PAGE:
If you didn't get to see or read Part 1...click HERE.
Now that my students have finished their 5-senses circle plans, we got to tackle one of the best parts of these stories...the beginning! Since they are writing for 8th graders, their creative juices flow like mad because they want to reel in the attention of teenagers. We all know...and they will attest to this since so many of them have teenage siblings and cousins...how hard it is to keep teenagers entertained. Ha!
So, bring on the Beautiful Beginnings mini-lesson (thank you to my fellow teacher and pal, Ella Maya!) and anchor chart!!
We actually already did our main lesson on this last month when they were writing their Superhero narratives. But I like to use this opportunity to rewrite a whole new set of Beautiful Beginnings just to show them how much more they can do besides their typical (and I am not kidding you when I say typical)...hence why we have the Banned Beginnings side of our anchor chart in our classroom.
Let's just take a look at that Banned Beginnings side for a hot minute. All of those came from writing my students have actually done. After looking at their district benchmark testing and initial writing samples...these are the beginnings they over use...over and over again. Sigh. We've already had many many students trying to start their story with, "One spooky Halloween night..." Gah! Hence, this repeated mini-lesson on how to use those Beautiful Beginnings or hooks.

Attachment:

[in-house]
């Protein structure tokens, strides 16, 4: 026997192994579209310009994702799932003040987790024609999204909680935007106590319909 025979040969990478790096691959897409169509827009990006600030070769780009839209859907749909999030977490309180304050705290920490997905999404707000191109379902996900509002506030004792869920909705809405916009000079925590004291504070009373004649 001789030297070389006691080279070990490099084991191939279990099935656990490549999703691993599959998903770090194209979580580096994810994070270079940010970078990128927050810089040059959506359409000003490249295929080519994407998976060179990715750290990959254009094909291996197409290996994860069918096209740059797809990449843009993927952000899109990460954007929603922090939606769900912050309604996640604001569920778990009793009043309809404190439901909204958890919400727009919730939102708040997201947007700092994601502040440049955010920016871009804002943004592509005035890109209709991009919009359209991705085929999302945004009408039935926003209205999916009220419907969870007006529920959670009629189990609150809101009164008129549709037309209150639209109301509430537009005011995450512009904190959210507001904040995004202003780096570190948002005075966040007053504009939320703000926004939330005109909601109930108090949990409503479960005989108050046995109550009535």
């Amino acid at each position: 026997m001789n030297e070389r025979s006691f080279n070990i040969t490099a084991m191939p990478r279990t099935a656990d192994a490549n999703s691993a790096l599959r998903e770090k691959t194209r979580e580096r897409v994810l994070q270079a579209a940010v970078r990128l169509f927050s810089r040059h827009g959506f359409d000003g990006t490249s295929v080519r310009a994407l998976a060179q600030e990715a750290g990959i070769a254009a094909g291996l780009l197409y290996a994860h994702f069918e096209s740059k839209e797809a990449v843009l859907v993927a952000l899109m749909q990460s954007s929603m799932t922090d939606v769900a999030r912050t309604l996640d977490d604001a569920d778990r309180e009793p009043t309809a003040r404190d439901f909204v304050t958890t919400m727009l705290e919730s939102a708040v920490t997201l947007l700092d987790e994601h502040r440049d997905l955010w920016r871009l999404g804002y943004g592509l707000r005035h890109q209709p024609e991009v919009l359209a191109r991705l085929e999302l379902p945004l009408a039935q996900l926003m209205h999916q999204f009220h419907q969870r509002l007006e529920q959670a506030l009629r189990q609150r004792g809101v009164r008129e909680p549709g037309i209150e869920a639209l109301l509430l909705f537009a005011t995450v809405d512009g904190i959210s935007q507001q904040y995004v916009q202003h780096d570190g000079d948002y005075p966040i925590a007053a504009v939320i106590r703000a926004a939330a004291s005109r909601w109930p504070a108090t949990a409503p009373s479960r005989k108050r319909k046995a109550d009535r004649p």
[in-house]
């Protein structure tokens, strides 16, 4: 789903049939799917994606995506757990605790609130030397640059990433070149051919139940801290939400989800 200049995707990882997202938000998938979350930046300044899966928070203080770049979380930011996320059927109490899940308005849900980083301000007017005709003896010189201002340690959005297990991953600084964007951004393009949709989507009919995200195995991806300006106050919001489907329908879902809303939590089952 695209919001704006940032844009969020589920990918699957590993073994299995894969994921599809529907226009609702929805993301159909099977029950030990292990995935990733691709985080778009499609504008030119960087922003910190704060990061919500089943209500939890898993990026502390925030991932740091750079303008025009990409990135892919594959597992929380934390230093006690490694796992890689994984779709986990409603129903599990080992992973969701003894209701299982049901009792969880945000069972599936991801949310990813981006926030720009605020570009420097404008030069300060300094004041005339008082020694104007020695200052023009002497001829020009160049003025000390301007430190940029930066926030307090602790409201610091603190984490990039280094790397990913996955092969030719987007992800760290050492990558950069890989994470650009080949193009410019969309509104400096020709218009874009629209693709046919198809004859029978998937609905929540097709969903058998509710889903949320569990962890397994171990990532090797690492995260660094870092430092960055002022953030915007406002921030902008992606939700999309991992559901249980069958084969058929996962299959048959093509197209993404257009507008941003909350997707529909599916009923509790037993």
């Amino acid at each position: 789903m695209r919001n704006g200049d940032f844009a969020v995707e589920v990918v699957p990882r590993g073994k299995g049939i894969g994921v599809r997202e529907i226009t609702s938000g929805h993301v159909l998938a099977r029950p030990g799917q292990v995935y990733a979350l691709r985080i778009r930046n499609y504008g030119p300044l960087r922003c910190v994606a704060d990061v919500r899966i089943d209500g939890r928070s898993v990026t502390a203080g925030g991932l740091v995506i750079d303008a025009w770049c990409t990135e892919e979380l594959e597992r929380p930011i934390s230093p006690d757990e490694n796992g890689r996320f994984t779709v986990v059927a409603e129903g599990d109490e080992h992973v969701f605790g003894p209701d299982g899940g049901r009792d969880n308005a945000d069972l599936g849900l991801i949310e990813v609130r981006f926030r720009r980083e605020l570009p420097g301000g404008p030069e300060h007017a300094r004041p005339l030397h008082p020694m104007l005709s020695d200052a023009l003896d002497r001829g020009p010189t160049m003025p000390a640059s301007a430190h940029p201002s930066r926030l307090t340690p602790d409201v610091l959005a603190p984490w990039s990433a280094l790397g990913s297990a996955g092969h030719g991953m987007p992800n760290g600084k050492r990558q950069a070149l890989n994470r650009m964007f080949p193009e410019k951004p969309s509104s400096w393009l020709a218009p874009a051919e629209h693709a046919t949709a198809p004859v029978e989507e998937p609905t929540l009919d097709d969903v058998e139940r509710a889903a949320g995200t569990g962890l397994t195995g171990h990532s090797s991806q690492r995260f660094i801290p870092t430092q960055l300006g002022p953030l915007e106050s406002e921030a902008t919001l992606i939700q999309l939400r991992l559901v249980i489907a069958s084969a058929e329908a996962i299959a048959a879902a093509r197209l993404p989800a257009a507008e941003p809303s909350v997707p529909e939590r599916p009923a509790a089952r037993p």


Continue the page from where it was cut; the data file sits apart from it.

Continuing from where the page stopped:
I found my version of this chart from last year on my iPhone and I think those beginnings were waaaaaaaaay better! But after modeling this, my students were already back at it getting rid of that boring, "One night..." lead. Ick!
Bring on the adjectives list! Since they would be starting on their drafts, I wanted to make sure we interacted with the Adjectives list I include in the unit on Teachers Pay Teachers HERE.
I ask my students to individually read through the list and mark 5-6 adjectives they have never seen or heard before. Then, we do a sort of poll by raising our hands for each word. The words the majority of the class are curious about are those that I highlight. We bust out the dictionaries, just to get some extra reference source practice in. I don't have them look up every single word because that would just waste a ridiculous amount of time...so I do like to use context clues and funny or scary scenarios to help them get the gist. From there they definitely start attaching themselves to certain words they really want to use in their own writing.
And then from there I set them free to let those creative juices flow through their arms on to their paper. And just like their planning stage...their heads stay down and pencils rapidly scratch across the paper the entire writing period. I can't get enough out of walking around to stop and read their beginnings and seeing their ideas on paper!
Many students like to wait and use the adjectives until they revise or edit. But I did have a large handful who wanted to tackle them as they were drafting. Either way, I love not seeing the word "spooky" or "scary" overused.